Quantum computing uses the principles of quantum physics, which were developed in the early 1900s. Quantum physics describes the tiny realm of atoms, where the laws of nature seem to be very different from the world we can see. In this microcosm, electrons and particles of light called photons simultaneously act as both waves and particles — a seeming absurdity, but one that is well accepted among scientists.

This non-intuitive quantum behavior has been exploited to develop powerful technologies, like the lasers and transistors that form the backbone of our technological society. Nobel Prize winning physicist Richard Feynman was the first to suggest that computers could be built to directly exploit the laws of quantum mechanics. If successful, these quantum computers could solve incredibly important and difficult problems that are too complex for even the most powerful modern supercomputers to solve. Last year, Google used a quantum computer called Sycamore to solve a problem thought to be virtually unsolvable by conventional computers; a calculation that would take the most powerful supercomputers 10,000 years to finish was solved in just 200 seconds by Sycamore.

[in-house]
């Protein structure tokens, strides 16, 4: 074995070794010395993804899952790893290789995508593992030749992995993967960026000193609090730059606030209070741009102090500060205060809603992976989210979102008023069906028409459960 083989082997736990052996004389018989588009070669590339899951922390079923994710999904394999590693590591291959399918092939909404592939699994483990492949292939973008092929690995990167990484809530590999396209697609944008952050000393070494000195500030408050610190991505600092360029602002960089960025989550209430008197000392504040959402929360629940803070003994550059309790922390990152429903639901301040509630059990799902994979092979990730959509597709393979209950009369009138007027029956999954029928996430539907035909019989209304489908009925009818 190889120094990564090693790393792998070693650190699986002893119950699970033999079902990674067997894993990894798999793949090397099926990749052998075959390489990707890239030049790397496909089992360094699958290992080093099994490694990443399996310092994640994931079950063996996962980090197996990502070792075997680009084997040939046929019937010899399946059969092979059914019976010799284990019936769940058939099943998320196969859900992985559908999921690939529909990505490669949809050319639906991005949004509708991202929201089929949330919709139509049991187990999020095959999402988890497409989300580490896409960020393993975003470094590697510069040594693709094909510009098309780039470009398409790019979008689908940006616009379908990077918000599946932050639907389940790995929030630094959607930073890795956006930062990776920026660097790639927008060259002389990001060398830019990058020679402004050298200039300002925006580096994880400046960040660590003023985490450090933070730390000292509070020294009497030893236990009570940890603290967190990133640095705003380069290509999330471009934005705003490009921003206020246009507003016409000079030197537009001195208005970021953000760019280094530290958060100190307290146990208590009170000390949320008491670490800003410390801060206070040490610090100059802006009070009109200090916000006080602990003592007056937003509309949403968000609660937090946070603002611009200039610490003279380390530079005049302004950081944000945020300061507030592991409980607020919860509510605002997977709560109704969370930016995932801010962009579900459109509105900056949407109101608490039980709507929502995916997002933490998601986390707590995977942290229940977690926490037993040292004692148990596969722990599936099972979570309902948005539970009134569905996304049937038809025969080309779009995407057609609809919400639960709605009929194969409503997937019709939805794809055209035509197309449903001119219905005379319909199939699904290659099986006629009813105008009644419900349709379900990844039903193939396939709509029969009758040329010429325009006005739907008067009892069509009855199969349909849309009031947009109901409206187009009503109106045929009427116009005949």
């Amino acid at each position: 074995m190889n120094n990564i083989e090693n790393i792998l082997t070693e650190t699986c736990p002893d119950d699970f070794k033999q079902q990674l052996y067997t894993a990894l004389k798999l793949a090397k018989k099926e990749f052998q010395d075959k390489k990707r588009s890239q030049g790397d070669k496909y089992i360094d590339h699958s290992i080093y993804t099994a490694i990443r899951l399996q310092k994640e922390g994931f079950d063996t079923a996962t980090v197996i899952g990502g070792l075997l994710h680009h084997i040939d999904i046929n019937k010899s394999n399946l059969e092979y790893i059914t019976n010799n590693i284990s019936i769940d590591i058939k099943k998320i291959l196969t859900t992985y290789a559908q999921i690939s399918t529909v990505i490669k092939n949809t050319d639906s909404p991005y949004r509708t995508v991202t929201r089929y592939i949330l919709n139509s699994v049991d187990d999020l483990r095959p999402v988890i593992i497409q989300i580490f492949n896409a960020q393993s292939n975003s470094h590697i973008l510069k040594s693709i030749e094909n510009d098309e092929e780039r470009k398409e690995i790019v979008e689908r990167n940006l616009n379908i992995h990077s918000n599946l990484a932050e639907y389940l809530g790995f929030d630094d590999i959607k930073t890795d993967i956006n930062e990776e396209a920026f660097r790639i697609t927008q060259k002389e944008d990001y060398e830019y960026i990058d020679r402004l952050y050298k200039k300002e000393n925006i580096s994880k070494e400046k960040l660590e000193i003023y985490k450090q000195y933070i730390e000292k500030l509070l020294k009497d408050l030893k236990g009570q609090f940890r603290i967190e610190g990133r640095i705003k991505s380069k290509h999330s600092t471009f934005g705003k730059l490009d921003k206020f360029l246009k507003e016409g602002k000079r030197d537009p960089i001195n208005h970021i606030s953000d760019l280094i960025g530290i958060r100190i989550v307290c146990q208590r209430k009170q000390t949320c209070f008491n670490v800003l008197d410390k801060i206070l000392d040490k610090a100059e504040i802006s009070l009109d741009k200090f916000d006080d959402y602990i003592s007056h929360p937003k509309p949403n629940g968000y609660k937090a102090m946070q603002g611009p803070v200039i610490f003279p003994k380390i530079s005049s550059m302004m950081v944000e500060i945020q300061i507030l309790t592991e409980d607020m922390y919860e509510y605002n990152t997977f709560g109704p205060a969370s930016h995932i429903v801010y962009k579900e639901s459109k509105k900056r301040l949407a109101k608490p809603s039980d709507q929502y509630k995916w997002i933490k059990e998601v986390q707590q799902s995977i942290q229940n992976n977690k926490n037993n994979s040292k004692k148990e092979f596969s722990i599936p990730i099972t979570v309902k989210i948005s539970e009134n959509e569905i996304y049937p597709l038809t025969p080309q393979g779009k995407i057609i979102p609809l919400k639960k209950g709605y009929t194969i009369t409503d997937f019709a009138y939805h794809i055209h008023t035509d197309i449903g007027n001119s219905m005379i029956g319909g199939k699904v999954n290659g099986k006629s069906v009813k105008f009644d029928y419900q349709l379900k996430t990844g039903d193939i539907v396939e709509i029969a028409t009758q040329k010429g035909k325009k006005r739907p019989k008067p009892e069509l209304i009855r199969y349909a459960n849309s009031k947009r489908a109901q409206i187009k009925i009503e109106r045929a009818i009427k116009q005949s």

The familiar computer on your desk uses a vast array of objects called bits to operate. Bits are basically simple switches that can be either on or off, which is mathematically equivalent to ones and zeros. Quantum computers rely on qubits, which can simultaneously be both on and off at the same time. This peculiar feature is common in the quantum world and is called superposition: being in two states at once. Researcher Ciaran Hughes said, "The quantum world is very different from the familiar one, which leads to opportunities not available using classical computers."

In 1994, Peter Shor invented an algorithm that revealed the power of quantum computing. His algorithm would allow quantum computers to factorize a number enormously faster than any classically known algorithm. Factorizing numbers is important because the encryption system used by computers to communicate securely relies on the mathematics of prime numbers. Prime numbers are numbers that are divisible only by one and themselves.